Will floor cupping go away on it’s own?

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Q: We have cupping from a recent leak. We had our red oak floors refinished a few months ago. Unfortunately, we recently had a water heater leak on to our floors and several boards now have cupping. The floors had water on them for an hour or two and we dried them with towels and fans. Below the floor is a conditioned crawl (temp is about 64 degrees and humidity around 55%). It has only been about a week since this happened. Will hardwood floor cupping go away on it’s own? Is there anything we can do to help the process along?

A: It is possible the cupping will go away on it’s own. You just need to give it time and wait to see how it reacts. I have seen floors flatten out totally.

I’m facing a similar situation. Water was dripping into the basement from the tub which is next to a bedroom with oak strip I have just completed staining and finishing. Now I will have to wait and see it anything happens to my own floor. Fans, dehumidifiers are about the best way to reduce the moisture.

Related Q: I just installed 3/4 x 5 oak. I acclimated it for 2 weeks. It is cupping slightly. Will this lay back down on it’s own in time?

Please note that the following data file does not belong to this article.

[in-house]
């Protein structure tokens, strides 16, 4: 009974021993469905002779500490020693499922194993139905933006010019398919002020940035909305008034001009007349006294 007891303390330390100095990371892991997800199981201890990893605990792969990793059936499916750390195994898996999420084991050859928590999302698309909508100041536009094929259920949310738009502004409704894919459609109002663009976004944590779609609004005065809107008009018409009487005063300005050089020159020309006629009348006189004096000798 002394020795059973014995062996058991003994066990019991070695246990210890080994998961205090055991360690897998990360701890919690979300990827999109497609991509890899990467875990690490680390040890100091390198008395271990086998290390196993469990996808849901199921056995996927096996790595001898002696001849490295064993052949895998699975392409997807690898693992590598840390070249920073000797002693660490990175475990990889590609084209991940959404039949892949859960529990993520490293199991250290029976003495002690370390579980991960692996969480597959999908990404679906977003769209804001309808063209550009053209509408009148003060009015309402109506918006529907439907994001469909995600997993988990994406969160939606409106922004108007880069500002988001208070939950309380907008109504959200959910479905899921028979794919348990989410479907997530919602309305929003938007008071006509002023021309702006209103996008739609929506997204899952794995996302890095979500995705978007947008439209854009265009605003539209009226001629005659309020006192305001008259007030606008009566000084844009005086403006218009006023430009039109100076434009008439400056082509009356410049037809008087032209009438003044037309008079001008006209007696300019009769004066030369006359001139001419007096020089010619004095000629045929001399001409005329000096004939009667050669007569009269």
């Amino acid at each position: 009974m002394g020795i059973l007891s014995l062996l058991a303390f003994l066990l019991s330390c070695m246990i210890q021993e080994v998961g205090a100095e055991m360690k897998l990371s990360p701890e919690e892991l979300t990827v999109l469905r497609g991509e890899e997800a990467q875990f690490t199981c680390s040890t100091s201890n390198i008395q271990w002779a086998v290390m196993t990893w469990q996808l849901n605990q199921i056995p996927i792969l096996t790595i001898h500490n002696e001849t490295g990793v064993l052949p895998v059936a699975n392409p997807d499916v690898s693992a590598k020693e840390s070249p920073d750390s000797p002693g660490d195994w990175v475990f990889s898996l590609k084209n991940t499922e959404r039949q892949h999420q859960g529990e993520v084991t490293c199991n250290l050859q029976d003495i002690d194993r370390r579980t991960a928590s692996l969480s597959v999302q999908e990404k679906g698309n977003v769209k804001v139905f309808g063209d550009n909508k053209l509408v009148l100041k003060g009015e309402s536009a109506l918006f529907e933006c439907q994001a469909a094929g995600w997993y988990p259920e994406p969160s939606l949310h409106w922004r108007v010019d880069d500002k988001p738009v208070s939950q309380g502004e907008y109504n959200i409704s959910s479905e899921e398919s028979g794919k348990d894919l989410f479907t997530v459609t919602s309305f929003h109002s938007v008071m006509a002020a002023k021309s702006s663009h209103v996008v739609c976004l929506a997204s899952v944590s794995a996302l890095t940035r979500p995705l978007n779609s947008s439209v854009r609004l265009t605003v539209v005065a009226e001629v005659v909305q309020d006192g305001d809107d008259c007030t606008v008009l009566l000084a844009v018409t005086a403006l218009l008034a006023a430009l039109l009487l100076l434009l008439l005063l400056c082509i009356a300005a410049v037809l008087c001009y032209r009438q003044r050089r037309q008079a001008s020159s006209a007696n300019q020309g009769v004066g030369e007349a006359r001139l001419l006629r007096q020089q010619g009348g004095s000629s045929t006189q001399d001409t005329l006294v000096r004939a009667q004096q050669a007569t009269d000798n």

A: It might lie down but you have to find out why it is cupping. Clearly there is a moisture source and because it is cupping, not crowning that source is likely from beneath. I don’t mean to say you don’t have a leak in your roof, but the moisture, if that is the case is running down the walls and under the floor. Is your floor over a crawl space?

Similar Q: Our small capacity hw heater broke and spilled water, which found it’s way down under a plywood laminate floor in our small hall. It had just been glued to old concrete. Can I remove the wood base around hall to dry it at that point and cut openings in the floor to be later infilled?

A: Given that the floor is glued down, hopefully a water proof polyurethane adhesive was used. Given that it is glued, there really isn’t any room under the floor to allow for much water to sit. I would have a dehumidifier running and wait and see if any movement starts happening in the floor. No sense getting radical if you don’t have to. You could remove the base but I wouldn’t start boring holes in the new floor just yet.

Isn’t this some version of Murphy’s law at work? You just install the floor and this happens?

Follow-up: Thank you very much. I believe you are right. Floor remains very level. I just removed a wood baseboard at the point where the water entered and wood was already dry to touch at that spot. I’ll wait and see..

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